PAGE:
By: Krishna K.
On November 3rd 2014, I had the privilege to attend We Day. We Day is an educational program, this year’s was specifically on empowerment. The motivational speakers, poets, Olympians, bands and artists provided insight to the different kinds of empowerment. The four kinds of empowerment covered at We Day are economic empowerment, technological empowerment, social empowerment and educational empowerment. To go to We Day, you have to earn a ticket through service, one local action and one global action. My local action was a book drive hosted by the Interact club at Westmount and my global action was raising money for the school’s Plan Canada children.
The set up of We Day was in the style of a classroom. The different kinds of empowerment were ‘taught’ as individual ‘classes’. I thought that this was an interesting way of approaching the matter. There were also ‘body breaks’ between each section of the show where the crowd would stand up and do the We Day dance. I thought that the set up of the event was unique and engaging because students had a chance to learn new things in an environment like school, but with thousands of people, special effects and famous people.
The way that the Saddle-dome was structured for the event was also very interesting. It had the main stage, directly in the middle, a smaller stage on the left hand side and a music station where a DJ sat and played music throughout the event. Behind the main stage was a screen where the people on the stage were broadcasted and videos of people who couldn’t make it to the event, but still wanted to spread a message to the audience, for example Hedley and Malala Yousafzai.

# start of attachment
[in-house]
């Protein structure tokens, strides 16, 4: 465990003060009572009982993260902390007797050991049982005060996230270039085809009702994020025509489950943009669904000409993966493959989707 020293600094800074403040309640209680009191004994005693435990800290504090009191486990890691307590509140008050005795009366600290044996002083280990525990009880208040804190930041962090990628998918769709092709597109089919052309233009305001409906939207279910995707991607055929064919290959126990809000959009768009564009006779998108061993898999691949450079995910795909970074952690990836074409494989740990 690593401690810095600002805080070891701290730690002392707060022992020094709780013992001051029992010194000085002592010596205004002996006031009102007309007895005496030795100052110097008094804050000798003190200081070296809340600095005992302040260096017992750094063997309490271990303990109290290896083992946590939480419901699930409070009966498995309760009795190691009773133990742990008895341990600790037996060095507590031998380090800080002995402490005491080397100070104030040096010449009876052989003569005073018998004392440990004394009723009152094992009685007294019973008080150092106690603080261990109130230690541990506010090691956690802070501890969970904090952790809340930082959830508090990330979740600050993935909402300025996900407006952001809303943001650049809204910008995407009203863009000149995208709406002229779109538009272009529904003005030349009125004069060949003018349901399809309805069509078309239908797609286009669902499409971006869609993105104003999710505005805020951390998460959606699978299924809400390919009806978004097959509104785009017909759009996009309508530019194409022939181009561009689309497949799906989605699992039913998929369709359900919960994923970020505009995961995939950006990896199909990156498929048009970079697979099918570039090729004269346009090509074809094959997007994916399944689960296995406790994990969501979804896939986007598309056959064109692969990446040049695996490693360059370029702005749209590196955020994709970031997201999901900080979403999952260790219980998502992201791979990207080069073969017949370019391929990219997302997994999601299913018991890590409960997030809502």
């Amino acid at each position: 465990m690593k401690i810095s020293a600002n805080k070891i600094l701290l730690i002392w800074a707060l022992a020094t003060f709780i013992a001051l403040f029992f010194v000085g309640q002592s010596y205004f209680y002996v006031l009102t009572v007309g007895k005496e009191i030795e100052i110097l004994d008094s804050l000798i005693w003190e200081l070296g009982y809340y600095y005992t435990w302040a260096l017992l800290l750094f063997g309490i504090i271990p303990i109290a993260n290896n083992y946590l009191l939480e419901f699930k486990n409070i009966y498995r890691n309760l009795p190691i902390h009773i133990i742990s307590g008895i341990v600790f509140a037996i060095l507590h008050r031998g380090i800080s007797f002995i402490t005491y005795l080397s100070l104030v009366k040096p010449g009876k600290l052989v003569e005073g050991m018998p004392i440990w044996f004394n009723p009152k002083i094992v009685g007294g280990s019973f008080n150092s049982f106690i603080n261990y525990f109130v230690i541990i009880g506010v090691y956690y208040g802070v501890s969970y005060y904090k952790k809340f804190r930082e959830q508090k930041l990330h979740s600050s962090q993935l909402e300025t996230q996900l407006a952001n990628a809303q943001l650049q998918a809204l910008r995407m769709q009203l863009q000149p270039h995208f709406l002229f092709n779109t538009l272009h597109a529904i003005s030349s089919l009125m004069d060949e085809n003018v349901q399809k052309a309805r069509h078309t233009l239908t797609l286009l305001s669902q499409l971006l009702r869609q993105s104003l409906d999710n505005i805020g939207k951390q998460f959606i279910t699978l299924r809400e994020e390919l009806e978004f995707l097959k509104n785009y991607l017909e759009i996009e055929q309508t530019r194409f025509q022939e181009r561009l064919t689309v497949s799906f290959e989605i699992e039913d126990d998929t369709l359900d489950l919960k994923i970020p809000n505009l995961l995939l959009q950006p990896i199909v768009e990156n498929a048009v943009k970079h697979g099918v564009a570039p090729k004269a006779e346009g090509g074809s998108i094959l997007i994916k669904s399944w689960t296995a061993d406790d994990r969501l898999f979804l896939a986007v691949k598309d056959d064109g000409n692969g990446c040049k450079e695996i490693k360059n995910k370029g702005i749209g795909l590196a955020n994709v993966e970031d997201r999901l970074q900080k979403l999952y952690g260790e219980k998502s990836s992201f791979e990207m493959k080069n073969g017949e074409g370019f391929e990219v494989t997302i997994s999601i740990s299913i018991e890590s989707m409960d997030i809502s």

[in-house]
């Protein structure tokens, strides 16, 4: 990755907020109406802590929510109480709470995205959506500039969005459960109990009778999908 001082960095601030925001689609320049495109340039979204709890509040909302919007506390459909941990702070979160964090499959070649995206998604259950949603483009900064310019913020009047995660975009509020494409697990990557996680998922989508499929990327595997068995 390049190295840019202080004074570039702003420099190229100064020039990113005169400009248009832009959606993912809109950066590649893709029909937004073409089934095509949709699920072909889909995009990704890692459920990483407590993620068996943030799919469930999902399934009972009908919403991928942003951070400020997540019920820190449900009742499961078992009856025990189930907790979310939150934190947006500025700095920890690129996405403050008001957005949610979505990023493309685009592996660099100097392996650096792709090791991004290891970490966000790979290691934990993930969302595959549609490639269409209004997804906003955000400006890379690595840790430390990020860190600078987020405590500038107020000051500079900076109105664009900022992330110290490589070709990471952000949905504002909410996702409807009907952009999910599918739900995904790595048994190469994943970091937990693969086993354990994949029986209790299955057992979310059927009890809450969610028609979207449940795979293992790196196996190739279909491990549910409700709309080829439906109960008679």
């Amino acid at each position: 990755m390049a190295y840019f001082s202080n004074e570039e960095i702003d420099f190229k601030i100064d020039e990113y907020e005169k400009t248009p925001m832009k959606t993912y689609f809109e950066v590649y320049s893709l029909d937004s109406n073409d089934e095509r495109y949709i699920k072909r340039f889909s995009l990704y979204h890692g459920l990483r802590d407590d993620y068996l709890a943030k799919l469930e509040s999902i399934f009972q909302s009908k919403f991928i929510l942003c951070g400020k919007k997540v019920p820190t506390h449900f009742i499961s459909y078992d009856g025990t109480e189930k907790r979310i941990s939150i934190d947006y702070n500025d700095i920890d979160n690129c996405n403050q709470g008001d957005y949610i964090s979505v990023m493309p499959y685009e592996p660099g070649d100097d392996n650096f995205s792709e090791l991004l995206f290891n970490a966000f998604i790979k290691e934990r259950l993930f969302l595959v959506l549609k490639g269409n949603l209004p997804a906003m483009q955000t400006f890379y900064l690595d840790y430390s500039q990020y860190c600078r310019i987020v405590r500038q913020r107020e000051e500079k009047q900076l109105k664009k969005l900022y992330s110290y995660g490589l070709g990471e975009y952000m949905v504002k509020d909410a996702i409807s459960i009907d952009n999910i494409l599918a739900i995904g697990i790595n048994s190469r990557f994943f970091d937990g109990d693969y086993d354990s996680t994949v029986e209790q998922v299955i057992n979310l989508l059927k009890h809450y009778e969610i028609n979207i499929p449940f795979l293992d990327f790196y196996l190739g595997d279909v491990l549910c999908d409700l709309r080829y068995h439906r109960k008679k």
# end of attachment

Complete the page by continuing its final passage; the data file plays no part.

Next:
We Day was a once in a lifetime experience. The people at We Day, such as Spencer West (author, Free the Children ambassador and motivational speaker), Steve Forbes (chairman and editor-in-chief at Forbes magazine) and Silken Laumann (Olympian, inspirational speaker, author and child advocate) told their personal stories of empowerment and taught us how we can be involved in empowering the world. I thought that this inspiration from people who had actually done something that changed the world really affected the crowd. At the beginning, Craig and Marc Kielburger, the cofounders of We Day asked the audience if they thought, each person individually, could change the world. Even though there were thousands of people there, only a couple hundred raised their hands. By the end of the day however, the entire Saddle-dome was up on their feet and felt inspired to make a change in the world.
Overall, I thought that We Day was amazing. I learned so much from the speakers and videos. The people at the event were excited and engaged with the audience, making the event a lot of fun. Most of all, I was personally affected by the stories that some of the speakers told, which really made me want to make a change in the world. So far, I have sold rafiki bracelets to my friends and family to raise money for a woman overseas to receive a goat, which can lead to women having an involvement in the economic system, which in turn can result in ending the poverty cycle. We Day has taught me that you can change the world, and that is a motto that I will carry with me for the rest of my life.